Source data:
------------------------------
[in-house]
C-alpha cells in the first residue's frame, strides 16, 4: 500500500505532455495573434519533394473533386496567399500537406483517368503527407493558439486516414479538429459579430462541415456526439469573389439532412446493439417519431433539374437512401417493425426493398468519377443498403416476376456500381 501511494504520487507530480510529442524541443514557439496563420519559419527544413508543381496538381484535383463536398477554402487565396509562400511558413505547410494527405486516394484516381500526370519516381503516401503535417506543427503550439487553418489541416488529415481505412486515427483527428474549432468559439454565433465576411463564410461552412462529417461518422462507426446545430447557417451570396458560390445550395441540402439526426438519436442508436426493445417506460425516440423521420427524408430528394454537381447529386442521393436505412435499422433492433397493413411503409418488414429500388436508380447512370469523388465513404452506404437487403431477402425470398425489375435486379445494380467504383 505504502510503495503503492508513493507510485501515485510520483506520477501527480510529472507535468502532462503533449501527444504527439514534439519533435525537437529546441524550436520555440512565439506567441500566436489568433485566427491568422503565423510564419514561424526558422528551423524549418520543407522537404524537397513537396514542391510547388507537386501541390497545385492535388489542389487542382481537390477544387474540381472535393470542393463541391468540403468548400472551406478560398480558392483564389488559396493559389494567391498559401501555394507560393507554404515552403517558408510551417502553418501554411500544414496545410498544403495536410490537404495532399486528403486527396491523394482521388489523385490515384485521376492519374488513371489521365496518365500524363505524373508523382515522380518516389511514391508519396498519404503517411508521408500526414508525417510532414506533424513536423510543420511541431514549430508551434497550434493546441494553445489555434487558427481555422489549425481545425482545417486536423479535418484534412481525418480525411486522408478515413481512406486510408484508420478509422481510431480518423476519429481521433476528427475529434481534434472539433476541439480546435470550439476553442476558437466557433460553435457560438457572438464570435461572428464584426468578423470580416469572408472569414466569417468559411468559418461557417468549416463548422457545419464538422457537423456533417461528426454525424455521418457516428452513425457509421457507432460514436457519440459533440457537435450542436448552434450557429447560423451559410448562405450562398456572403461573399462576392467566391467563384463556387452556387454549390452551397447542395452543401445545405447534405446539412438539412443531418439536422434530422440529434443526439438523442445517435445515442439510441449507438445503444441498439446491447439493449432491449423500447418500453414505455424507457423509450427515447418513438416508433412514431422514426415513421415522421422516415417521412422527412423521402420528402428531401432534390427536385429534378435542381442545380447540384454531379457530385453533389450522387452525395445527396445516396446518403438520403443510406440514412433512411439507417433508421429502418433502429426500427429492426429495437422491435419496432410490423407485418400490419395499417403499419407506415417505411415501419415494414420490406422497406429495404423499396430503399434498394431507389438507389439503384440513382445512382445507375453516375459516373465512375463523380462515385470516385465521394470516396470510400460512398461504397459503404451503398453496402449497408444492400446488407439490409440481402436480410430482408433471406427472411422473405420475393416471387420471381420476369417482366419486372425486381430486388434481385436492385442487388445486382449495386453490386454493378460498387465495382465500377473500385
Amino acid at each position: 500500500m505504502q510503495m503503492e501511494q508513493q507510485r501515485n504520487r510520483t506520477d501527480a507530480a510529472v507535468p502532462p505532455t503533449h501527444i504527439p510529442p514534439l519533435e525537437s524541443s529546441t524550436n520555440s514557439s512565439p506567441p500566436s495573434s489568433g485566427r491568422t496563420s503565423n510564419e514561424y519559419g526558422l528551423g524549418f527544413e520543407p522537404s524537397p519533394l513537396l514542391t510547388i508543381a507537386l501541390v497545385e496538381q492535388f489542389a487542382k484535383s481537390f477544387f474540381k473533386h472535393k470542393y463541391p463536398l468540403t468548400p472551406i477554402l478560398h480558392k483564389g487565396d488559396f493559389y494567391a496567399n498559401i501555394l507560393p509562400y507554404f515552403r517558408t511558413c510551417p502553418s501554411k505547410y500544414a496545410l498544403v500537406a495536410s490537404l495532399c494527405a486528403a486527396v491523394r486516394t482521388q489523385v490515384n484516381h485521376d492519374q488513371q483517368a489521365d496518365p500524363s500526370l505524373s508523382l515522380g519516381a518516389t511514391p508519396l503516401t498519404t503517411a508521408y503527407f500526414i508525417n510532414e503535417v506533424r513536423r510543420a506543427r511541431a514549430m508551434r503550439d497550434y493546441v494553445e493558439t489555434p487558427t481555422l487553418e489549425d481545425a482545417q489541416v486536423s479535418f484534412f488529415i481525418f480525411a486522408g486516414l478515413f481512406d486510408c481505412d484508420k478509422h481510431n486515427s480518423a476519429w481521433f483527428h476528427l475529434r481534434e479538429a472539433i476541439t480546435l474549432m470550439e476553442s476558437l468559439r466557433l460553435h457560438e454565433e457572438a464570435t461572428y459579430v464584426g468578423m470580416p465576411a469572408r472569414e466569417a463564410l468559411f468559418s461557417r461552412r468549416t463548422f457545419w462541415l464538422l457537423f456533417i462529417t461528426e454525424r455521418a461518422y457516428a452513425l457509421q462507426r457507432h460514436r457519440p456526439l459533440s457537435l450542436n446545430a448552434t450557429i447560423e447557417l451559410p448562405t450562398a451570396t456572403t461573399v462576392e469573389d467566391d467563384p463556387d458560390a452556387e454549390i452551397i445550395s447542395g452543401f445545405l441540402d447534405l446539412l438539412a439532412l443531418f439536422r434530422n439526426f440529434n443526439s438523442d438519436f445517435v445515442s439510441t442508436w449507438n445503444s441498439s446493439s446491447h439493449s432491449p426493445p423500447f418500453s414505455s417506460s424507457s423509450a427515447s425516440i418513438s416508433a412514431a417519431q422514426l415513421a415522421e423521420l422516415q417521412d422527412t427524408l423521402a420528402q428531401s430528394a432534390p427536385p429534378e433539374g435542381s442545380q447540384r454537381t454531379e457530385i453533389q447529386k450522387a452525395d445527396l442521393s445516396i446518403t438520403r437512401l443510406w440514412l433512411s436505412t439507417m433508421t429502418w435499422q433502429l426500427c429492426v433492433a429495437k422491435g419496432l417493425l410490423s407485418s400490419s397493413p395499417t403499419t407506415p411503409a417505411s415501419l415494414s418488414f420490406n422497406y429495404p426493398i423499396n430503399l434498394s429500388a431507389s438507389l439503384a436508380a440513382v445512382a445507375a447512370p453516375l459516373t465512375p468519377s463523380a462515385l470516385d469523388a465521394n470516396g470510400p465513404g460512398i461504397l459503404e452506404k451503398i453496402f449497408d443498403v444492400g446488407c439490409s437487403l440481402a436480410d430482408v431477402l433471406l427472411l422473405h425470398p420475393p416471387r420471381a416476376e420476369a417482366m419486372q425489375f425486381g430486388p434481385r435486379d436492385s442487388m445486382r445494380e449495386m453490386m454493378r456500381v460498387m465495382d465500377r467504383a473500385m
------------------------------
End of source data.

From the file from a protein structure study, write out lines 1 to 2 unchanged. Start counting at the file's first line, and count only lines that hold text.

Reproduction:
[in-house]
C-alpha cells in the first residue's frame, strides 16, 4: 500500500505532455495573434519533394473533386496567399500537406483517368503527407493558439486516414479538429459579430462541415456526439469573389439532412446493439417519431433539374437512401417493425426493398468519377443498403416476376456500381 501511494504520487507530480510529442524541443514557439496563420519559419527544413508543381496538381484535383463536398477554402487565396509562400511558413505547410494527405486516394484516381500526370519516381503516401503535417506543427503550439487553418489541416488529415481505412486515427483527428474549432468559439454565433465576411463564410461552412462529417461518422462507426446545430447557417451570396458560390445550395441540402439526426438519436442508436426493445417506460425516440423521420427524408430528394454537381447529386442521393436505412435499422433492433397493413411503409418488414429500388436508380447512370469523388465513404452506404437487403431477402425470398425489375435486379445494380467504383 505504502510503495503503492508513493507510485501515485510520483506520477501527480510529472507535468502532462503533449501527444504527439514534439519533435525537437529546441524550436520555440512565439506567441500566436489568433485566427491568422503565423510564419514561424526558422528551423524549418520543407522537404524537397513537396514542391510547388507537386501541390497545385492535388489542389487542382481537390477544387474540381472535393470542393463541391468540403468548400472551406478560398480558392483564389488559396493559389494567391498559401501555394507560393507554404515552403517558408510551417502553418501554411500544414496545410498544403495536410490537404495532399486528403486527396491523394482521388489523385490515384485521376492519374488513371489521365496518365500524363505524373508523382515522380518516389511514391508519396498519404503517411508521408500526414508525417510532414506533424513536423510543420511541431514549430508551434497550434493546441494553445489555434487558427481555422489549425481545425482545417486536423479535418484534412481525418480525411486522408478515413481512406486510408484508420478509422481510431480518423476519429481521433476528427475529434481534434472539433476541439480546435470550439476553442476558437466557433460553435457560438457572438464570435461572428464584426468578423470580416469572408472569414466569417468559411468559418461557417468549416463548422457545419464538422457537423456533417461528426454525424455521418457516428452513425457509421457507432460514436457519440459533440457537435450542436448552434450557429447560423451559410448562405450562398456572403461573399462576392467566391467563384463556387452556387454549390452551397447542395452543401445545405447534405446539412438539412443531418439536422434530422440529434443526439438523442445517435445515442439510441449507438445503444441498439446491447439493449432491449423500447418500453414505455424507457423509450427515447418513438416508433412514431422514426415513421415522421422516415417521412422527412423521402420528402428531401432534390427536385429534378435542381442545380447540384454531379457530385453533389450522387452525395445527396445516396446518403438520403443510406440514412433512411439507417433508421429502418433502429426500427429492426429495437422491435419496432410490423407485418400490419395499417403499419407506415417505411415501419415494414420490406422497406429495404423499396430503399434498394431507389438507389439503384440513382445512382445507375453516375459516373465512375463523380462515385470516385465521394470516396470510400460512398461504397459503404451503398453496402449497408444492400446488407439490409440481402436480410430482408433471406427472411422473405420475393416471387420471381420476369417482366419486372425486381430486388434481385436492385442487388445486382449495386453490386454493378460498387465495382465500377473500385